One of the only mezcales that is farmed biodynamically, Fidencio Clasico comes from the heartland of agave distillation in Oaxaca, Santiago Matatlan. Maestro Mezcalero Enrique Jimenez allows his espadin agave to mature for at least 10 years (most is cut down at 7) before harvesting and fermenting using only natural ambient yeast. An assertive smokiness on the attack gives way to fruit, specifically melon, grapefruit, and under-ripe banana. The finish resolves with a minerality reminiscent of hot stones and salinity. A perfect cocktail option. Oskar Kostecki
Fidencio Tierra Blanca is the ultimate proof that terroir exists in mezcal. The agave used for this extremely small batch bottling come from the same estate as for Fidencio Classico, the only difference being that they are harvested from a small vein of chalk running straight through the property. This is the first time these plants are being distilled separately, and there is only enough for 3 small batches. After they are done, we will have to wait close to a decade to experience this mezcal again. Right on the attack this mezcal is chalky and mineraly, along with a hint of salt water taffy. Only after a second or two do you get a burst of tropical fruit, melon and citrus. Honeyed graham crackers, caramel and baking spice interweave through the long finish. The Fidencio Tierra Blanca is not only bottled at a higher proof than the Classico, but all the flavors are amplified. A truly magnificent example of Espadin. Oskar Kostecki.
Raicilla, a mezcal made in the state of Jalisco, has a 500-year history of agave distillation, using the myriad species that grow in this mountainous region. Puntas, or "heads" in Spanish, are the first part of the distillation process, occasionally used to adjust proof, and very rarely bottled on their own. These excruciatingly small batch bottlings of puntas carry all the intensity and depth of flavor that first made us fall in love with mezcal, and keep us swooning. This particular batch, made by Don Geraldo Peña from agave Maximiliana growing wild in the Sierra Occidental of Jalisco, is particularly exemplary. It automatically asserts itself on the palate, arriving with a burst of earthy and herbal flavors, mint and eucalyptus, tea tree oil, that then give way to floral perfume, violets, notes of cherry, vanilla, and other soft spices. There is huge intensity and presence on the palate, coupled with acidity which is unusual for a spirit, making it one of the most complex distillates I've ever tasted. This bottle is your special occasion. Only 120 bottles produced, extremely limited. Oskar Kostecki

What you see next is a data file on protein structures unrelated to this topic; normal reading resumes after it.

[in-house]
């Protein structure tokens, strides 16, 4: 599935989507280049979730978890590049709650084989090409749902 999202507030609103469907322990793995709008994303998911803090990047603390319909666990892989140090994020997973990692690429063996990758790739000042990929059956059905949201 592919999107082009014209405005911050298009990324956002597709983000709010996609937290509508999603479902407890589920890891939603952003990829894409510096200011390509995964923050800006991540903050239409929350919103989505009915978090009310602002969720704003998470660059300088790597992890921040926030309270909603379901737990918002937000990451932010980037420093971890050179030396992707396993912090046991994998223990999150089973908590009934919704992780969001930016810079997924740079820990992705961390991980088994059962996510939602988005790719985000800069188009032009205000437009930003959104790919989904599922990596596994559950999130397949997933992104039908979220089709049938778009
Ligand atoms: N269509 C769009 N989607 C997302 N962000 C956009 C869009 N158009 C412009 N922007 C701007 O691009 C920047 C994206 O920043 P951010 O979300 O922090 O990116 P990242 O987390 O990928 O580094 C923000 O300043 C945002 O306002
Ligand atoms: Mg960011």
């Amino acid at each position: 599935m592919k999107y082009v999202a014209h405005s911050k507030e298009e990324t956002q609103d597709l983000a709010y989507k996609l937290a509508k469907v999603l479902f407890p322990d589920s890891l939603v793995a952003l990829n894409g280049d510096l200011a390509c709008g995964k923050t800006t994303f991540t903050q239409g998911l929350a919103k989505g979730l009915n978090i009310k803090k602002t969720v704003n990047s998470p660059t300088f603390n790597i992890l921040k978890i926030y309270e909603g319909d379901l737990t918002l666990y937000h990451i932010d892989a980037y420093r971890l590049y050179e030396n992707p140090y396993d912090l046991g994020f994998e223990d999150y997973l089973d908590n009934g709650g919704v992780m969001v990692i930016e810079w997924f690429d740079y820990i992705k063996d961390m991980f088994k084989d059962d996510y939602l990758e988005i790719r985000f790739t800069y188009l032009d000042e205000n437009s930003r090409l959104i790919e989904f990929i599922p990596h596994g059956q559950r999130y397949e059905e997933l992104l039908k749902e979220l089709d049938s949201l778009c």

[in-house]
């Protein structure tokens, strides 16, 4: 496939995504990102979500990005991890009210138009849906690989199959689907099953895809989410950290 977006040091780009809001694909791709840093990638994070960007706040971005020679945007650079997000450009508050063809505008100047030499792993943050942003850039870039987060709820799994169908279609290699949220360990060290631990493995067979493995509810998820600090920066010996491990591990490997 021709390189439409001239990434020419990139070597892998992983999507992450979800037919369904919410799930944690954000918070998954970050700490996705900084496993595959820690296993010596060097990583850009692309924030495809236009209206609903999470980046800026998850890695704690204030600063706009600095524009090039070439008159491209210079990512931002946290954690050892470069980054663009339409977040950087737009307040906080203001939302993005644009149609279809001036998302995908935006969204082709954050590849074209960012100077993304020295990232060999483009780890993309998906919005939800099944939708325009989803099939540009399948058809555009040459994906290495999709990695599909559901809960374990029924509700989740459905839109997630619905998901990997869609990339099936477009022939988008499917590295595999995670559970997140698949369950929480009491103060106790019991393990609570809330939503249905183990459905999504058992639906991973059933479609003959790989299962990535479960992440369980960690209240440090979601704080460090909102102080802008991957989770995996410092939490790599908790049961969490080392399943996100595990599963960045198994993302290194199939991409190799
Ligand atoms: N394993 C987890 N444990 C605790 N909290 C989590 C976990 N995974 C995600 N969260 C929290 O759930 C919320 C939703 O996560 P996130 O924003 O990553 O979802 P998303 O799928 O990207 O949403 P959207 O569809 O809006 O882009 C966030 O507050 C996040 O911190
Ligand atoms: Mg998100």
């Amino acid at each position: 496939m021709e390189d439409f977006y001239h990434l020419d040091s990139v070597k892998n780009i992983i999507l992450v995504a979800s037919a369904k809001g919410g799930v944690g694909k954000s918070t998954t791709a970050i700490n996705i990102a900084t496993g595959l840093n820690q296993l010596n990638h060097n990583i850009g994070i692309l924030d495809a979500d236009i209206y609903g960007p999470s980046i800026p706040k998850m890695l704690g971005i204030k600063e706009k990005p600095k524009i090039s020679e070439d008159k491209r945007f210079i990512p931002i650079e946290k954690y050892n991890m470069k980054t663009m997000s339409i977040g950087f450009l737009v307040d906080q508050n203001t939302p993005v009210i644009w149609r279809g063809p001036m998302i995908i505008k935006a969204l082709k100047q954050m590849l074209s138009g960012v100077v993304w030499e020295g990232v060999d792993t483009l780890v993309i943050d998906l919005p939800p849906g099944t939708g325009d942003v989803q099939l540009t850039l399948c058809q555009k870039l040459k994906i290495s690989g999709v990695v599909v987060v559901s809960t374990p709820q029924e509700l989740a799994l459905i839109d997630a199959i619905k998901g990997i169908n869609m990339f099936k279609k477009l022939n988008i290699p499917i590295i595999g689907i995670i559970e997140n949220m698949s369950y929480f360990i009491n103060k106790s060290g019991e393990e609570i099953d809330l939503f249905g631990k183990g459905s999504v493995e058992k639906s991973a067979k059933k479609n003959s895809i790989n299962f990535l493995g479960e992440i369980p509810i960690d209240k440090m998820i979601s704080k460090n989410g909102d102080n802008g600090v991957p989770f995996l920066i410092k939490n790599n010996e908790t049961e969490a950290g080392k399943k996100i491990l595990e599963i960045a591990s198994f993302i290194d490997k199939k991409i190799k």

Fabrica La Alteña, located in the "Golden Triangle of Tequila," in the highland town of Arandas, has been crafting some of the most interesting tequilas for close to a hundred years. As one of their most cherished brands, Tapatio has been extremely popular in Mexico, but only recently available in the United States. Made using very traditional methods, the agave is crushed by tahona, with distillation in copper alembic stills, distilling not just the juice but also the fiber of the agave. Tapatio has a rich flavor and definite presence on the palate. The 110 proof intrigued us as being one of very few over-proof tequilas on the market. The nose leads with eucalyptus, mint, chalk, rainwater and honeysuckle. The palate is intense in flavor, but drinks more smoothly than its proof would have you believe. The herbaceousness of the nose follows through on the palate, more eucalyptus, tea tree oil, aloe. Notes of melon rind and raw honey, a viscous, oily texture and very long finish. With a few drops of water more sweetness emerges, along with citrus zest. We don't hesitate drinking this neat, but it also makes one of the best Paloma cocktails we've ever had. Oskar Kostecki
Not part of the agave family , Sotol, colloquially know as the desert spoon, is an evergreen shrub that grows in the northern parts of Mexico and southern United States. For centuries it has been distilled in the Sierra Madras Mountains of northern Chihuahua into a spirit similar to mezcal. When we first asked about it, our friend Justin Briggs described it so: " basically it's like bell peppers, grass, smoke, fresh garden after a thunderstorm and slate." And we still haven't found better terms for this uncategorizable spirit. Oskar Kostecki